Patricia Barber Expands the Palette


Chicago pianist Patricia Barber has issued her first new recording in six years, Higher.

(Photo: Jimmy & Dena Katz)

For four decades, Chicago pianist Patricia Barber has been quietly, but steadily, creating her own unique brand of music.

Higher, the bandleader’s first new recording in six years, merges jazz harmonies and rhythms with classical art song and erudite poetry, and features “Angels, Birds And I ...”—an ambitious song cycle—alongside a few jazz standards.

“I was so gratified by the reaction to this record. I have gotten personal letters from composers, conductors and musicians all over the world, and I do think it gives jazz a larger harmonic palette,” Barber said recently.

The eight songs comprised by “Angels, Birds And I ...” are individual stories told in first person about life, death, love, loss and desire. Some are introspective, and others are whimsical and expressed through Barber’s diverse harmonic and rhythmic ideas. Before the album’s release, though, several of the songs were performed during a 2015 tour by opera singer Renée Fleming—who would stop in to hear Barber perform in Chicago when she was in town: “Renée had an enormous influence on this song cycle,” Barber said. “I met her in the middle of it and she gave me confidence and inspiration to continue.”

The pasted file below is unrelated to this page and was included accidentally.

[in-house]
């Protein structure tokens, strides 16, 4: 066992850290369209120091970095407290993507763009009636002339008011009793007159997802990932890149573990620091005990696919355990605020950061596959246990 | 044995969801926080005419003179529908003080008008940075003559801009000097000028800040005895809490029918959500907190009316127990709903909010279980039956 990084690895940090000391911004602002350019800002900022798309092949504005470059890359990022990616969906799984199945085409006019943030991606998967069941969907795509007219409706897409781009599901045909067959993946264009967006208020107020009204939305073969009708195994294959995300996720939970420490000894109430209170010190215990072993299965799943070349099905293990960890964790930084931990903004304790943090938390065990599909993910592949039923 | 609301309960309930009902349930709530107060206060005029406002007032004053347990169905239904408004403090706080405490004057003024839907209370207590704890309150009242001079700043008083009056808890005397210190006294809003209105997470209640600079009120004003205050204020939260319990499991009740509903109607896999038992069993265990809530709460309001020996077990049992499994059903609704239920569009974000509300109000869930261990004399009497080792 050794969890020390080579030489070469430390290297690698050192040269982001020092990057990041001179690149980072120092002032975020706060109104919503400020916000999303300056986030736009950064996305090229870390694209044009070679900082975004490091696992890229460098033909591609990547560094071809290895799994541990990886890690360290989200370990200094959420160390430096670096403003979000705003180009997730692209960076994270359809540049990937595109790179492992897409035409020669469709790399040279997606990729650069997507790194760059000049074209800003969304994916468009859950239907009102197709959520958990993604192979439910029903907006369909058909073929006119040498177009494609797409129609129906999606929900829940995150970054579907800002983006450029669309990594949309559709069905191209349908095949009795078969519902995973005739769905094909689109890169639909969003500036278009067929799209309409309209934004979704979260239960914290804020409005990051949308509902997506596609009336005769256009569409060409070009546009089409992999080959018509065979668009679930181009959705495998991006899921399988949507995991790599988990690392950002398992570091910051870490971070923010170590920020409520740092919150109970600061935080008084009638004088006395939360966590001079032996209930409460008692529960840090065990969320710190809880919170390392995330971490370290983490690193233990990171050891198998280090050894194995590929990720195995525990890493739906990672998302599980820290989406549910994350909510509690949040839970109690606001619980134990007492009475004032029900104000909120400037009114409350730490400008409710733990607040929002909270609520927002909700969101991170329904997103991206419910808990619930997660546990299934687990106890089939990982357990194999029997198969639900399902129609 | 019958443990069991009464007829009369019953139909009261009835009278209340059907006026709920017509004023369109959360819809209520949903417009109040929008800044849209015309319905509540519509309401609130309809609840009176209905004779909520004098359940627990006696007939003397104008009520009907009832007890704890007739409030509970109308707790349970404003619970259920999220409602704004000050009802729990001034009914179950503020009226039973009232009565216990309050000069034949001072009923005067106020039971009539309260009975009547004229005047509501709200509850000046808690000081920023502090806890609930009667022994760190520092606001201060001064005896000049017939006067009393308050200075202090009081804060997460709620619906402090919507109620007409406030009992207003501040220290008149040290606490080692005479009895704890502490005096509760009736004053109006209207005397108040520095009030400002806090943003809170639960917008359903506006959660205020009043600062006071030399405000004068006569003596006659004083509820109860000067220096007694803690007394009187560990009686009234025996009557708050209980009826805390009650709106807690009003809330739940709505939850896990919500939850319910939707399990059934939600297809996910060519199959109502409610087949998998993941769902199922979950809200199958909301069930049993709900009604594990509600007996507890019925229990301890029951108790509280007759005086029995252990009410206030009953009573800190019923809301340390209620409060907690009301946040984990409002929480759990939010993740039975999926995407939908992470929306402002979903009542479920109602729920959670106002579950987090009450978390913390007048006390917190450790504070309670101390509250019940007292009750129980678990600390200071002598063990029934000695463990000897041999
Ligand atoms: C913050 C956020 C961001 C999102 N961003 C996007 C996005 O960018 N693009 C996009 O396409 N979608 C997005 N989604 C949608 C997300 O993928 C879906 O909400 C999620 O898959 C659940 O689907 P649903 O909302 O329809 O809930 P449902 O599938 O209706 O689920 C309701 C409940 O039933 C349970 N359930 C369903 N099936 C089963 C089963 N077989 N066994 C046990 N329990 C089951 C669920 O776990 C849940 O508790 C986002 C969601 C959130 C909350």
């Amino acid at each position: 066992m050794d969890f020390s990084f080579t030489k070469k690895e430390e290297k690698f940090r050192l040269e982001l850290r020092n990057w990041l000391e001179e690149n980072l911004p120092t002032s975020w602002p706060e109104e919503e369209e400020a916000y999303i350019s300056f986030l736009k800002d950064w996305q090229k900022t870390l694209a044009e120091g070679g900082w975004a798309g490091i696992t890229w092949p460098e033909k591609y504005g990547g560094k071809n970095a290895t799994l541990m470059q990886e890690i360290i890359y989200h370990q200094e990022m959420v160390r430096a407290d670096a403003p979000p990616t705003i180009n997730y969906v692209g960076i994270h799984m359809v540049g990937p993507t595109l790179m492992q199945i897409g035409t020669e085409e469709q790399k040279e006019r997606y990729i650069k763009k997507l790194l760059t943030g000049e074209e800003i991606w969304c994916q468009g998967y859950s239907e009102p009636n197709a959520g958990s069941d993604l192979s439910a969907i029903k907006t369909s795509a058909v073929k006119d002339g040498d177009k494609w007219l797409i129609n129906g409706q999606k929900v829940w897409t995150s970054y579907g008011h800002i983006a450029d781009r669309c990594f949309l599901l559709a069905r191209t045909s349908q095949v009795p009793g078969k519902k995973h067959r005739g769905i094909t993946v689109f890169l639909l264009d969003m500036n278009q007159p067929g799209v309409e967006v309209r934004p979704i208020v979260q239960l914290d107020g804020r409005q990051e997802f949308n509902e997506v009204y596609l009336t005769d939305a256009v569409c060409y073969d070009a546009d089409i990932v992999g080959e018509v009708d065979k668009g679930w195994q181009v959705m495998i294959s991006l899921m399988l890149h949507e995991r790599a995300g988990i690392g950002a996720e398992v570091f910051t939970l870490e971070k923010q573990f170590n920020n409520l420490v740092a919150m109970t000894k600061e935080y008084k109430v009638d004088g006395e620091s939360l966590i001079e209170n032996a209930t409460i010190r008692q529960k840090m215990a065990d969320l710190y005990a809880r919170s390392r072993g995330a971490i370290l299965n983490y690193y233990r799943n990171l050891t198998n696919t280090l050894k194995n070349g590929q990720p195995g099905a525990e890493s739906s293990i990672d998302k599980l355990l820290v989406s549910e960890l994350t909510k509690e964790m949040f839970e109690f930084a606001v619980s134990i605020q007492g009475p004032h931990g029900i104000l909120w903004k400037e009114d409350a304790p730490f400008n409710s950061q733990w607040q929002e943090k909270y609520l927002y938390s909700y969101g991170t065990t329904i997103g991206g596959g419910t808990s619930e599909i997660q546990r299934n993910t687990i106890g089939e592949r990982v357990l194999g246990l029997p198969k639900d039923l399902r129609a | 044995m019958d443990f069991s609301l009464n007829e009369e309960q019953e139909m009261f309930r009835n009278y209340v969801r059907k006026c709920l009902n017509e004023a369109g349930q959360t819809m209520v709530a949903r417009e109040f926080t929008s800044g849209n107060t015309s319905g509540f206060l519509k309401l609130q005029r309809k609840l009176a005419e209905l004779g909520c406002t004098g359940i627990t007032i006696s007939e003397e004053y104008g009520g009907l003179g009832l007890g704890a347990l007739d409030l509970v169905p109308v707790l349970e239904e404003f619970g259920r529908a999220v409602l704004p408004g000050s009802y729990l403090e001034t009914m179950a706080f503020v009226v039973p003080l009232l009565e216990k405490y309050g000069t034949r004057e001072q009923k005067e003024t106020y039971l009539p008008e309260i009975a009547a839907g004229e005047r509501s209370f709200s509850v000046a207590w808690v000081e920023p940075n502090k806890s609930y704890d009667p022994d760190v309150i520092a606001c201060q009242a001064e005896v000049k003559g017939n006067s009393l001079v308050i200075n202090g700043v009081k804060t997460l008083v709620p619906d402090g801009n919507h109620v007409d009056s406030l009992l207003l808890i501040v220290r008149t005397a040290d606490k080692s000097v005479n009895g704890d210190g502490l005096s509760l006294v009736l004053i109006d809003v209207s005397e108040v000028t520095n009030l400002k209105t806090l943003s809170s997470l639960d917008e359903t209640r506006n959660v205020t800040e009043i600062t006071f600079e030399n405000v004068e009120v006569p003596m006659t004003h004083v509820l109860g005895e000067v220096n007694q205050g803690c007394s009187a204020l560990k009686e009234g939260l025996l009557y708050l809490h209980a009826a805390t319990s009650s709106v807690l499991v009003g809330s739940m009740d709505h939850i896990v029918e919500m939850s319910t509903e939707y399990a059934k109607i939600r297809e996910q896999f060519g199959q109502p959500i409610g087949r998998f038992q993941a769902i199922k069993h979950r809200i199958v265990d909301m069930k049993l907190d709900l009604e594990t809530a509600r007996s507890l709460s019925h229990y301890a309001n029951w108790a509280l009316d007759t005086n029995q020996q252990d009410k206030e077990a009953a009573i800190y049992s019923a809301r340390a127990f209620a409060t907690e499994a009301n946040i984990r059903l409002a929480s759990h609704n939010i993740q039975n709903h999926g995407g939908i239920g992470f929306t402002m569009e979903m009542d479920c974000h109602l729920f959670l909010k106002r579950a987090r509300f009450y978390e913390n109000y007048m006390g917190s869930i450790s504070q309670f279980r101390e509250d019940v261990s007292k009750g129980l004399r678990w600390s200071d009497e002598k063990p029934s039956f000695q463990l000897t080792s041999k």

Barber, who spent some of her formative years in Nebraska, began learning piano at the age of 5 from her father, a jazz saxophonist who performed with Glenn Miller’s orchestra; her mother was a jazz and blues singer. Later, while studying classical music and psychology at the University of Iowa, Barber came to realize that jazz truly was the music that made her the happiest. So, she returned to Chicago and began gigging at piano bars, slowly working her way up the ladder. And for the past 25 years, Barber’s held down a steady Monday-night gig at local venue The Green Mill. “It gives me a place to try out my compositions and to rework them,” Barber explained, while discussing Higher. “The regulars have heard all these songs—from their nascent form to polished and ready to record.”

In addition to releasing Higher, the pianist, 63, recently was elected to the American Academy of Arts and Sciences in the visual and performing arts category, an acknowledgment of her sprawling body of work. But, Barber said, she didn’t have any idea that she’d been nominated, and when she opened the congratulatory letter from the academy, she was shocked: “Oh my God,” she recalled saying. “So, somebody’s been listening.”

Barber said she felt affirmed at a Chicago reception for academy members, where the composer mingled with scholars, astrophysicists and artists who welcomed her into the fold. “It was the first time in 37 years I actually looked up,” she said. “I really had my head down for a long time—I was working so hard. I am so honored that these people know my music.”

But for Barber, hard work driven by a passion to express herself musically always has kept her moving forward, confirming a long-held belief: “If you keep at it, if you have talent, then something’s going to develop.” DB

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